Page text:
If 2016 was defined by citizens confounding the psephology industry and making their feelings known on the need for government to work better, 2017 will be defined by how government agencies address the underlying issues at the heart of citizen dissatisfaction such as creating economic opportunities, improving access to healthcare and education, improving social cohesion, and introducing improvements to city-level services.
In the absence of longer-term responses, governments are again turning to digital services to shoulder the load: the Australian government has announced the new Digital Transformation Agenda to be delivered by mid-2018, the UK's Government Digital Service (GDS) will be publishing its long-delayed digital plans, and the new administration in the US will most likely come up with a new direction for the United States Digital Service and 18F.
These, and the responses from other countries, must focus on more than simply applying shiny new front ends to traditional services. Disassociated citizens in the US rust belt, northern parts of England, or Southern Europe will want to see a joined-up government that is tackling the issues driving dissatisfaction. The sense of urgency for governments to deliver better citizen outcomes is unlikely to dissipate in 2017.
Digital transformation will become an increasingly significant driver for change. Ovum expects CIOs to accelerate the evolution of architecture in support of the adoption of cloud, mobile, social, analytical, automation, IoT, and cybersecurity tools. These tools will play an increasing part as governments strive to be seen as more transparent, responsive, and trustworthy.
Vendors are already positioning themselves in response. The next instalment of the cloud arms race is just starting, with the likes of AWS and Microsoft Azure racing to build out in-country coverage to satisfy sovereignty issues around data. In turn, this will allow ISVs that use these platforms to expand beyond their national markets into new public sector markets, further expanding government access to apps that can be used to improve public services.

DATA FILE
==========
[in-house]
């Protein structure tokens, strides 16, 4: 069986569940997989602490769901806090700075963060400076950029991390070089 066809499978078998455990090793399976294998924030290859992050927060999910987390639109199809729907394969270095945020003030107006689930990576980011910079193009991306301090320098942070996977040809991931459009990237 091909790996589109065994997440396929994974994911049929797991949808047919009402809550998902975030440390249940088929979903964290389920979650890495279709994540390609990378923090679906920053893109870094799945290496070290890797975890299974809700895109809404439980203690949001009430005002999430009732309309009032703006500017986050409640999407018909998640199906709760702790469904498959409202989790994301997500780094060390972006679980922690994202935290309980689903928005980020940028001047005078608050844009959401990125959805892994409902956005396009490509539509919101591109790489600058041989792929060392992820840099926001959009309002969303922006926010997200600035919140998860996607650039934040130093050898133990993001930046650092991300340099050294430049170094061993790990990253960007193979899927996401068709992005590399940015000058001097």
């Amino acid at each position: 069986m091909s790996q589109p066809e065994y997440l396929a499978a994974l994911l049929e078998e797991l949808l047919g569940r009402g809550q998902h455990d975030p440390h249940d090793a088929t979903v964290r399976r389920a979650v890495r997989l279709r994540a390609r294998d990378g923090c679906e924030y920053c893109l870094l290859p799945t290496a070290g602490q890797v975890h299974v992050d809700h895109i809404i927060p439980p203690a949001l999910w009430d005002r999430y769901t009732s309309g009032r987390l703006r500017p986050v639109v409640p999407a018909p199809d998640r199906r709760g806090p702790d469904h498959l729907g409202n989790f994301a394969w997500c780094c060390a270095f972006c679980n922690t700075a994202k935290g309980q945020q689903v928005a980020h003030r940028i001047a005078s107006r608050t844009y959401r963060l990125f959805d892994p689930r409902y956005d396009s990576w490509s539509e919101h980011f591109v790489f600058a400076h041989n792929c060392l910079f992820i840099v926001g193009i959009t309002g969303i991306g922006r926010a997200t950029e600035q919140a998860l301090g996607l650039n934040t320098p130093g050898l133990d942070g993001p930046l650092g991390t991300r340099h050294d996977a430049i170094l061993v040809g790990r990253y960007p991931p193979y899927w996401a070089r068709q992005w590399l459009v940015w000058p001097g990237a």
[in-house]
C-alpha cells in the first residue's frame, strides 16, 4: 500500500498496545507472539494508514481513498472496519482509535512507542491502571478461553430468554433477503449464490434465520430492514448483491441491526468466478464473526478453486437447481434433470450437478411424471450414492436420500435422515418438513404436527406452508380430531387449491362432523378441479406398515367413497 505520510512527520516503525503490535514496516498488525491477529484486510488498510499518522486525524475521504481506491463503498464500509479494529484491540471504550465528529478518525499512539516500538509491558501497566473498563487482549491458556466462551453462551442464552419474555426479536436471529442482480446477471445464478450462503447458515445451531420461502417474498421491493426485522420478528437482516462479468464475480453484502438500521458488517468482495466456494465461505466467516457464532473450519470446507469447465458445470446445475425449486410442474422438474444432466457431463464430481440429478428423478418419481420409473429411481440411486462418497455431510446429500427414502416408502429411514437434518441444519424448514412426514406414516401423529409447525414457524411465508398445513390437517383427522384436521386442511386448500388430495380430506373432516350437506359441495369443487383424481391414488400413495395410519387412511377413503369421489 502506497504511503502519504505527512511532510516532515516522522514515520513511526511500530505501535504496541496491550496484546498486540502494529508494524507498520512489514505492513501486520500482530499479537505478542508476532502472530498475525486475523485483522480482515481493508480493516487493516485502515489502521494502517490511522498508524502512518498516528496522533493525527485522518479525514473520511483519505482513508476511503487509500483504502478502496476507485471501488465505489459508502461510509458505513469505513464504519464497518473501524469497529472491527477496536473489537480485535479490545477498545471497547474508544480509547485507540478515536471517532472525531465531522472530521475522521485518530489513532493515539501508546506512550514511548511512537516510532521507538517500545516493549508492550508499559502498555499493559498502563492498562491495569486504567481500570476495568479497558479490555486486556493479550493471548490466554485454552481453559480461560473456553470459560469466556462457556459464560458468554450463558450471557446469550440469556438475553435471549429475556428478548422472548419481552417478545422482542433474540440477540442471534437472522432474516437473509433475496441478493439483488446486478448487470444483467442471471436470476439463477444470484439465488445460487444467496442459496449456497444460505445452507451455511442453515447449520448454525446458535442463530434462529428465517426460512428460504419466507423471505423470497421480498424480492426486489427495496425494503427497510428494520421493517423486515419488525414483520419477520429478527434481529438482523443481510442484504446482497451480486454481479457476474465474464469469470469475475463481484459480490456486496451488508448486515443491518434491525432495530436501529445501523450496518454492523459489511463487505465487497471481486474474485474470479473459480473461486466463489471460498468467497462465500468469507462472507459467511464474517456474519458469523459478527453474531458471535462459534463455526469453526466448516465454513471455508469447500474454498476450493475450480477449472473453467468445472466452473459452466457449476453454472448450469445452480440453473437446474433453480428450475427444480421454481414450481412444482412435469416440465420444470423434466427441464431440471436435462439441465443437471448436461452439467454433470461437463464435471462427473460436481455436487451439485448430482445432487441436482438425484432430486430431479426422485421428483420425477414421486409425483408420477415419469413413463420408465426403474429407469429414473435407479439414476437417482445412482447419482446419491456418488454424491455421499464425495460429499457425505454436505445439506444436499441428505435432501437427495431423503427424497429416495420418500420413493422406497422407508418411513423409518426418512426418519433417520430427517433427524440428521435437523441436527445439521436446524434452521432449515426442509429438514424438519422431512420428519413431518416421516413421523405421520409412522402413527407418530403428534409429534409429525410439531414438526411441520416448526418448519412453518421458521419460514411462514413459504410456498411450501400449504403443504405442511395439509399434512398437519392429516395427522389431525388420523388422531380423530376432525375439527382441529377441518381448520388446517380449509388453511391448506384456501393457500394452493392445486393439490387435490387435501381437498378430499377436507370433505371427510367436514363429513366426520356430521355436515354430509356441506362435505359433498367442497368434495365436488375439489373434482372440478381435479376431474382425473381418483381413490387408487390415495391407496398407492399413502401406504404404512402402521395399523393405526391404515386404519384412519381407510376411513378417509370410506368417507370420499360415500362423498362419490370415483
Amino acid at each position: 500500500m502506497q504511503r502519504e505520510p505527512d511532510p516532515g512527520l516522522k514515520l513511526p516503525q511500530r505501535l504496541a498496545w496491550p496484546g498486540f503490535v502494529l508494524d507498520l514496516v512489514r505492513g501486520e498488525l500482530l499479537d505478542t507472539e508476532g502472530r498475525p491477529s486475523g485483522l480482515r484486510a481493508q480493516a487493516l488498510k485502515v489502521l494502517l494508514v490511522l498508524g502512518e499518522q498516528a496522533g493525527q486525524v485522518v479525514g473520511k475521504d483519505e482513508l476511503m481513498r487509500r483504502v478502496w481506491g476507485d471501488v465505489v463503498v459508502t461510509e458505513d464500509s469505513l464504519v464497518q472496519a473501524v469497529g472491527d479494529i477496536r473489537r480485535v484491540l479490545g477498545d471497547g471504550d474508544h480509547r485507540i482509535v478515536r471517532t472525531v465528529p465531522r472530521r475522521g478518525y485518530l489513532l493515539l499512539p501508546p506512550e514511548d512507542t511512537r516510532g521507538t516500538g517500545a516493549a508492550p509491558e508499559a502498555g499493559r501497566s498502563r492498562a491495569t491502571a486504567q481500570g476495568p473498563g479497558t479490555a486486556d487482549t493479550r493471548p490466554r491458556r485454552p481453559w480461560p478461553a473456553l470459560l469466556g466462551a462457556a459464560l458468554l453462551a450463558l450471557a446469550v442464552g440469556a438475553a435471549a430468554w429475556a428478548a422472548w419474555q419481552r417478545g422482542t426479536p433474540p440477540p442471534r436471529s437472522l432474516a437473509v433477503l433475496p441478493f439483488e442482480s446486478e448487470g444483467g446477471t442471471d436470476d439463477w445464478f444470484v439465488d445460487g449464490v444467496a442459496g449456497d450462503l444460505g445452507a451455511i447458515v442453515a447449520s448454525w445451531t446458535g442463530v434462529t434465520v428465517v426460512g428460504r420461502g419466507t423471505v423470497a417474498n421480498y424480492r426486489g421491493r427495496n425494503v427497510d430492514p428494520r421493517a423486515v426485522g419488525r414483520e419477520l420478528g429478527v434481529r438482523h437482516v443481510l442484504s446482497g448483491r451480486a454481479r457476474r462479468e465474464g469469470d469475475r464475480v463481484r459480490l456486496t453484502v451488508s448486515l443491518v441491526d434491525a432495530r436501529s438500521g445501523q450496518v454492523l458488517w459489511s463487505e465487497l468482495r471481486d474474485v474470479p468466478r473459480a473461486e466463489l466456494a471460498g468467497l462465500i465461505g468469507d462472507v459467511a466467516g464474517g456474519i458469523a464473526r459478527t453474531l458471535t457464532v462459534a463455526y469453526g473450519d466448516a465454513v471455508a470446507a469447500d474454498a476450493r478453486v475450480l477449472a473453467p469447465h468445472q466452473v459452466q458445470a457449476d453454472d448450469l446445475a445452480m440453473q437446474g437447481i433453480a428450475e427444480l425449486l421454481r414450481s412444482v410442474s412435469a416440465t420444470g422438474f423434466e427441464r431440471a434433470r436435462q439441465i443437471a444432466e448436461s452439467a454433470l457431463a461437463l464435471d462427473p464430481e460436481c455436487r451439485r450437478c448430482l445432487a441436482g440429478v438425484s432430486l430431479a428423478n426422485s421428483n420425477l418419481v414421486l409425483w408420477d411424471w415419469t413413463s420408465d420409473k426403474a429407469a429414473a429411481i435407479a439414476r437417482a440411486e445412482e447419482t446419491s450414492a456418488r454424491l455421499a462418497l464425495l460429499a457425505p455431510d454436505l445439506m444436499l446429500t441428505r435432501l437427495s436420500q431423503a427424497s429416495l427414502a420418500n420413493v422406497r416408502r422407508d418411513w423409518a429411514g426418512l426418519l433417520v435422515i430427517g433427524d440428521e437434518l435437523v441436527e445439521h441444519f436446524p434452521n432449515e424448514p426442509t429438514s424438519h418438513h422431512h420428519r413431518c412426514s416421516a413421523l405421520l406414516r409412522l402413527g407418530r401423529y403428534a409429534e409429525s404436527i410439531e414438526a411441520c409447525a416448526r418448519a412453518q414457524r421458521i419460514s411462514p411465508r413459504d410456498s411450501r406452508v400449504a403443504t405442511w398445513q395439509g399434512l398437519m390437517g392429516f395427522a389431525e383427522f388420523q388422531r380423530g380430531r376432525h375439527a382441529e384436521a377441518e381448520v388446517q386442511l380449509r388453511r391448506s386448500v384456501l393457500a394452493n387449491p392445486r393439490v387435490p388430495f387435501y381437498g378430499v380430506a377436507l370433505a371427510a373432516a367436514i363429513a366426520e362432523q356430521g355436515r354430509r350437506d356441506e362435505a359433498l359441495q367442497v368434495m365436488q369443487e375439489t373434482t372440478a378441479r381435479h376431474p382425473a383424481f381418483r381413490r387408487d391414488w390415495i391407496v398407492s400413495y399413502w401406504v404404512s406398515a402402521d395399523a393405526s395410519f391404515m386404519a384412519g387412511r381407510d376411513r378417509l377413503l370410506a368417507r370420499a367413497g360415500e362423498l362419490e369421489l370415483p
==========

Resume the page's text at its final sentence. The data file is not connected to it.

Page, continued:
However, new data centers alone are not a remedy for all that ails government IT. Traditional thinking about IT teams as simply internal service providers is no longer sufficient. The offloading of commodity functions will likely continue as internal teams reorientate around the provision of digital tools. Governments in countries such as the US and Australia view shared services as a means to delivery efficiencies (savings) and standardizing back-office functions in an attempt to address these issues.
But, governments should be wary of pushing through shared services agendas. The experience of the UK and Canada would indicate that this approach is not without risks and, even where adoption is mandated, it is difficult to deliver against plans where there is a lack of understanding of business processes. It is better to focus on developing platforms on which government departments can build common and repeatable services that allow agencies to develop services that citizens want, rather than need.
These are all themes that Ovum will be continue to focus on in 2017 as we explore in more detail the practical way governments can deliver the change demanded by citizens in 2016 across public sector services.
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